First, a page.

In enacting the Canada Act 1982, the United Kingdom agreed that no subsequent act of the Parliament of the United Kingdom would have effect in Canada. This act was also the only British law to be written in both English and French since the Middle Ages.

The Constitution Act, 1982 (Schedule B of the Canada Act 1982) affirms the primacy of the Canadian Constitution over any other law and defines what constitutes the Canadian Constitution (Part VII). This act also sets out the procedures for amending the Canadian Constitution (Part IV), and contains sections on the rights of Indigenous peoples (Part II) and the Canadian Charter of Rights and Freedoms (Part I).

This is why the Charter is said to be enshrined in the Canadian Constitution. The Charter cannot be amended without amending the Constitution, because the Constitution Act, 1982 is an integral part of the Canadian Constitution (Part VII). The constitutional amendment procedures (Part V) would have to be used. This also explains why the Charter takes precedence over all other legislation in the country, because it is one of the components of the Constitution.

In conclusion, there is no single document that can be called the “Charter.” Multiple reproductions of the text that makes up the Canadian Charter of Rights and Freedoms are available free of charge. Even though LAC does not have the original poster of the Charter, it does preserve in its collections parchment facsimiles of all six of Canada’s constitutional documents: the Royal Proclamation (1763), the Quebec Act (1774), the Constitution Act (1791), the Act of Union (1840), the British North America Act (1867) and the Canada Act 1982. This collection of parchment copies of the documents was given to Canada by the United Kingdom after the signing of the Proclamation of the Constitution Act, 1982. Approximately 40 pages long, the Canada Act 1982 comes closest to being the original version of the Canadian Charter of Rights and Freedoms. In some ways, this constitutional text can be considered to be our national copy of the Charter.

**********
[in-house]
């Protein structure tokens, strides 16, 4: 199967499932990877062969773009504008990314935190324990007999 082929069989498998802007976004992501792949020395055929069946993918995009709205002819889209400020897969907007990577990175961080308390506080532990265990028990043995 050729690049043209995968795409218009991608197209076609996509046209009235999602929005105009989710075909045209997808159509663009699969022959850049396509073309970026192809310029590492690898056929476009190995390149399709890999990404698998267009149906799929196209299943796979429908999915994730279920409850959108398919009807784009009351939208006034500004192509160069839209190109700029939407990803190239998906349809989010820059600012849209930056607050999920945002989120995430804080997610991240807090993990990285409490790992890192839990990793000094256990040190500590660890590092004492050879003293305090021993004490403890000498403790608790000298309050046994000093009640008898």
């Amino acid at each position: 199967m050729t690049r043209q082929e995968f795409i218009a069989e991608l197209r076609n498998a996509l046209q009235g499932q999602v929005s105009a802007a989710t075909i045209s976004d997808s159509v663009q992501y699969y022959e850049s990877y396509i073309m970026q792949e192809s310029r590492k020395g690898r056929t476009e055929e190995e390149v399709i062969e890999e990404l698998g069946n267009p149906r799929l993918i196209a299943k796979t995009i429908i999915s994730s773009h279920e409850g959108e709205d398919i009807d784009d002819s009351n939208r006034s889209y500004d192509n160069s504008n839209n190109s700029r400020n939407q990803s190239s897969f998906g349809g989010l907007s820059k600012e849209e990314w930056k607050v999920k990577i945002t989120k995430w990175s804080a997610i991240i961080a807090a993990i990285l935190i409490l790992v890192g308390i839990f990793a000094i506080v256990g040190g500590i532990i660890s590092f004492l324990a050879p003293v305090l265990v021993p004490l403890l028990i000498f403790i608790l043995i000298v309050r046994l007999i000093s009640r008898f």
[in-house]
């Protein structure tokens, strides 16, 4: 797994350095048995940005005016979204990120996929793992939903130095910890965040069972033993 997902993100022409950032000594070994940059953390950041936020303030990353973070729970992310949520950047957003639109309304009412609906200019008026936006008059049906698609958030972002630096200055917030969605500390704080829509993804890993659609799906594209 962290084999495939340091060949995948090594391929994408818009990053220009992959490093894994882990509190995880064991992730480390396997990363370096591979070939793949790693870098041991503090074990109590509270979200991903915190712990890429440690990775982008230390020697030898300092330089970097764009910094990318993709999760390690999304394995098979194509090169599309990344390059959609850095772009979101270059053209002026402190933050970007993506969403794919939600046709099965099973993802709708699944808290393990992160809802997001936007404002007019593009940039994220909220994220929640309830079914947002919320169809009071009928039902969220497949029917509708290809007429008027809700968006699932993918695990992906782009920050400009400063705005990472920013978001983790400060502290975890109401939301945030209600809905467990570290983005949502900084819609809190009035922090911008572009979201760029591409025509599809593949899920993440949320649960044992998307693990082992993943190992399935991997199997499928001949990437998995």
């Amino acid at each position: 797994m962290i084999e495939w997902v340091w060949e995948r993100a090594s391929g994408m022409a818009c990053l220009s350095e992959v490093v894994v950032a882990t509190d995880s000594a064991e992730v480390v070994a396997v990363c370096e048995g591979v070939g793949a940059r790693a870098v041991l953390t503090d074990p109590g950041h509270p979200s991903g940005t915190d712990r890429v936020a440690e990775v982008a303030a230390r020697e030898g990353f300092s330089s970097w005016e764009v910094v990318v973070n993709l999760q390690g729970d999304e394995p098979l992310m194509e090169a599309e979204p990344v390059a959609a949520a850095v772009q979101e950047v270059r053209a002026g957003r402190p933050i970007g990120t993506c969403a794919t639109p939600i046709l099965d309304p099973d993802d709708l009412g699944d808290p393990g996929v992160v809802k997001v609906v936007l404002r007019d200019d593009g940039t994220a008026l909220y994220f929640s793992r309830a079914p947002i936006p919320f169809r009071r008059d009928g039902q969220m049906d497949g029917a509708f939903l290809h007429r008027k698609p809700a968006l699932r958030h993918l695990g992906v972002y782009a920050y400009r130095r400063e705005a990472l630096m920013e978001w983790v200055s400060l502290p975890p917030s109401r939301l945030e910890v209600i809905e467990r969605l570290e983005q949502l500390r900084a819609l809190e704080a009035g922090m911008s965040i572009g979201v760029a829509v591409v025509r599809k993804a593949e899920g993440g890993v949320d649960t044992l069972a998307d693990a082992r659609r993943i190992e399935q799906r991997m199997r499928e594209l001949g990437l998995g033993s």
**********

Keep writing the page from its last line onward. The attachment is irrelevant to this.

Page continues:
Related resources


Natasha Dubois is an archivist in the Government Archives Division at Library and Archives Canada.

1 thought on “What was really signed on Parliament Hill 40 years ago, on April 17, 1982?

  1. Pingback: What was really signed on Parliament Hill 40 years ago, on April 17, 1982? | Financial News Post